On the other hand, in Oxnard Union High School Dist. v. Teachers Ins. Co, supra, 20 Cal.App.3d 842, 99 Cal.Rptr. 478 (hearing in S.Ct. den.) after an action against the public employee, whom the employer refused to defend, and against the employing public entity had been settled, the trial court, to whom the matter was submitted, determined, on the basis of the policy provisions, that the employee's insurer was liable to its full limit, and the employer's insurer was only liable for the excess, and that the liability for attorneys' fees and court costs should be divided by the two insurers proportionately to the principal liabilities as so determined. The Court of Appeal affirmed that determination. The appellate court observed, ‘The rationale for this determination was that Teachers' insurance policy covering Farrow and the District as an additional insured afforded primary coverage and United's insurance policy covering the District afforded only coverage excess to that provided by Teachers ($100,000.00). ( ) Teachers does not challenge this result on the ground that the court misconstrued the two insurance policies.’ (Id., p. 844, 99 Cal.Rptr. p. 479.) That decision may be distinguished from this case on the ground that there the employee's insurance admittedly covered the employer who is primarily liable under the statutes. In this case, however, there is nothing in the certificate issued by defendant insurer which purports to cover the Regents.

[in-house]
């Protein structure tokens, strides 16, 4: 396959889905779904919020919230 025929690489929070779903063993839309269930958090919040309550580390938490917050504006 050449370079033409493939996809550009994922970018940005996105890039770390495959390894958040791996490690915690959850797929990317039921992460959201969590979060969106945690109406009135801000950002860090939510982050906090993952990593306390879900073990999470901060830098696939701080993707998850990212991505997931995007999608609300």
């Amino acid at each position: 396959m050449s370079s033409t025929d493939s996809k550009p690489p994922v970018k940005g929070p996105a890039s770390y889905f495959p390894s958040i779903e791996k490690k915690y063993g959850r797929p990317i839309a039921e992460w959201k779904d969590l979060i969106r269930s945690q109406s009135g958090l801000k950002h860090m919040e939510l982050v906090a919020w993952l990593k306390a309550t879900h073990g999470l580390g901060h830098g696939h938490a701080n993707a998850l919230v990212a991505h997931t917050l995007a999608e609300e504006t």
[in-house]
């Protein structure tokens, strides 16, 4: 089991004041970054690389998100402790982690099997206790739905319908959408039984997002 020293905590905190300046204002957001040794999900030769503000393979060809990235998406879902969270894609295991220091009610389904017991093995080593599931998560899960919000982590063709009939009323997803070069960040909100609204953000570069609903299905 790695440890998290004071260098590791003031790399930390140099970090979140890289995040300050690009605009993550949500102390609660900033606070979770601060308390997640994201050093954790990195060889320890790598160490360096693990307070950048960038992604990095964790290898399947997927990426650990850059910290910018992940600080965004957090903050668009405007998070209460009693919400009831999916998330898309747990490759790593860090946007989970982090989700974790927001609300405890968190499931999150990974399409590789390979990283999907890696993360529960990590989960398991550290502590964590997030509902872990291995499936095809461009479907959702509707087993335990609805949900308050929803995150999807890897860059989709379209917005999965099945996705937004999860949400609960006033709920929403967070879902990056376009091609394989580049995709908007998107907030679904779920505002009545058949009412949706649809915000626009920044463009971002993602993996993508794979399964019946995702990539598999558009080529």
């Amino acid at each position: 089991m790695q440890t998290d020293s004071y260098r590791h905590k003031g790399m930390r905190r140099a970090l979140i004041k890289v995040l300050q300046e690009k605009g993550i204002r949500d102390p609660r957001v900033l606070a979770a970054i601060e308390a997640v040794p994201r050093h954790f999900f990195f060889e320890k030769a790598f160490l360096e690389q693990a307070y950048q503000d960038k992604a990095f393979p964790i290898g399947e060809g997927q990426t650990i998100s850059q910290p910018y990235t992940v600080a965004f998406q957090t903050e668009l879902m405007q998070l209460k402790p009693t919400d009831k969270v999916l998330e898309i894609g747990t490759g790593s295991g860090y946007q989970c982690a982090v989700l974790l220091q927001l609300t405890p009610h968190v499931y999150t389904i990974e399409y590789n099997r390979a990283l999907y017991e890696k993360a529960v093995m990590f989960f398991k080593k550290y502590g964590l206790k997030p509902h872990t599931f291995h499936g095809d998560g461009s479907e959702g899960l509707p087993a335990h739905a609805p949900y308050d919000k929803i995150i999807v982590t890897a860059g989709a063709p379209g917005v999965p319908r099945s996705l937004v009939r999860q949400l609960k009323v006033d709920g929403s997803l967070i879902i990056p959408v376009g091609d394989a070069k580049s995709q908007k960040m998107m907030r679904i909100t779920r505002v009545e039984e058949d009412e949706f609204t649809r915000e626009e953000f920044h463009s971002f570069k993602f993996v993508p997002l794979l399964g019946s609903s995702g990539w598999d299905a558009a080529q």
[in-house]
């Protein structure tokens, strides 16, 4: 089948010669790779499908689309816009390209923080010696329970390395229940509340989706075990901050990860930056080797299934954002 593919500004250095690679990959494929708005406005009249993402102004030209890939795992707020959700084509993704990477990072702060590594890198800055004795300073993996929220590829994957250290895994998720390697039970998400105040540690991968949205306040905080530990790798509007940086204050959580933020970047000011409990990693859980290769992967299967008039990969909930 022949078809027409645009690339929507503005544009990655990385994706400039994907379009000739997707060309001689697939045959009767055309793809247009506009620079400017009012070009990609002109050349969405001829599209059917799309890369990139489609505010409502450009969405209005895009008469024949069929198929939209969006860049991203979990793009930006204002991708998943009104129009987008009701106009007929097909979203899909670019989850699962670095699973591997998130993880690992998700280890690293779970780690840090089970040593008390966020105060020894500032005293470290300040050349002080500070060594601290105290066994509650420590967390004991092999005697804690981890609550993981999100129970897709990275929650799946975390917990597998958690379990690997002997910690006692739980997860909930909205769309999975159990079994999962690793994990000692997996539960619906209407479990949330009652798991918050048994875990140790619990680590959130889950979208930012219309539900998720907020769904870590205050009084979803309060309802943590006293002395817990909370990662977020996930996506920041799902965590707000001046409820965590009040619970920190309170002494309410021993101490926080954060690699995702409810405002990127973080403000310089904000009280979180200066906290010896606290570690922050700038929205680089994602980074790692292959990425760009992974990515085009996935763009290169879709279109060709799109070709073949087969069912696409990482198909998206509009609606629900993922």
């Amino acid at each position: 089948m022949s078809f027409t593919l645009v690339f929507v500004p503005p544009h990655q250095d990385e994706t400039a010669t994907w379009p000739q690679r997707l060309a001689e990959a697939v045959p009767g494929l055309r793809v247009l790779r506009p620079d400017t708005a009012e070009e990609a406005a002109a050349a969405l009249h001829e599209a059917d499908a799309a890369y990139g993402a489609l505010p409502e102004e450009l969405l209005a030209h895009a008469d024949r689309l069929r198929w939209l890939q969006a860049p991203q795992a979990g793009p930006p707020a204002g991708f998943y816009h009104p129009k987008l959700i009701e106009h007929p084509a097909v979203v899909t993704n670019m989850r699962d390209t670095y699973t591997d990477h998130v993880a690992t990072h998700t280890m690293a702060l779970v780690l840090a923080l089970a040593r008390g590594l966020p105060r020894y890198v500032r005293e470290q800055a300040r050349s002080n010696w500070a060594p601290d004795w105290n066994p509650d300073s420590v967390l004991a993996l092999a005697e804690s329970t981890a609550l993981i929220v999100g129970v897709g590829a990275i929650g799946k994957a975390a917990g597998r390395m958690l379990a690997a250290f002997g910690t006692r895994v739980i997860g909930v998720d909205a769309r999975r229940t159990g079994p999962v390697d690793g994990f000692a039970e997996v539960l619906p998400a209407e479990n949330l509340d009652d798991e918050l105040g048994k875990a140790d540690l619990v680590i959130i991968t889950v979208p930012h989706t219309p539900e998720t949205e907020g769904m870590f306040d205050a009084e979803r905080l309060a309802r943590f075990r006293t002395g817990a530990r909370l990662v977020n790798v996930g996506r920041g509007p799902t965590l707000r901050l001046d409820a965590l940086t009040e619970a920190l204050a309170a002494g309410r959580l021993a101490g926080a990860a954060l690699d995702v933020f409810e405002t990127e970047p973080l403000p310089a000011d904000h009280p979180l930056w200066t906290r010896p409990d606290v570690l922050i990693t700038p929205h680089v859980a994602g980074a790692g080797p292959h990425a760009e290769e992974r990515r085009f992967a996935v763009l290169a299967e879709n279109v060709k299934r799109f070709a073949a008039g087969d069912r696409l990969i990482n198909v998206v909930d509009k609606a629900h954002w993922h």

In the Oxnard case the court did reject the employee's insurer's argument that the result was contrary to the provisions of the Governmental Tort Liability Act of 1963, particularly sections 825 and 995,8 and to this extent it cannot be reconciled with the views set forth above. In the first place, the decision properly assumes, because it was conceded by the employee's insurer, that the provisions of that insurer's policy and of section 16451 of the Vehicle Code afforded primary coverage to the employing public entity.9 Secondly, the court held that the public entity, a school district, could discharge its obligation to insure against the personal liability of an employee for damages caused by his negligent act or omission when acting within the scope of his employment (Ed.Code, s 1017, subd. (a)(2); cf. Gov.Code, ss 989—991.2) by taking out insurance with an ‘other insurance’ clause which would bring in the employee's insurance as the primary coverage, and only insure any excess liability. For the reasons of policy expounded in part II above that conclusion puts the burden of furnishing primary insurance on the wrong party and it does not seem warranted in the light of the legislative purpose. In any event, it should not be applied to the situation presented by this case where there is neither concession nor contract provision which renders the employee's insurance available for the satisfaction of the public entity's obligation to the victim or its obligation to its employee.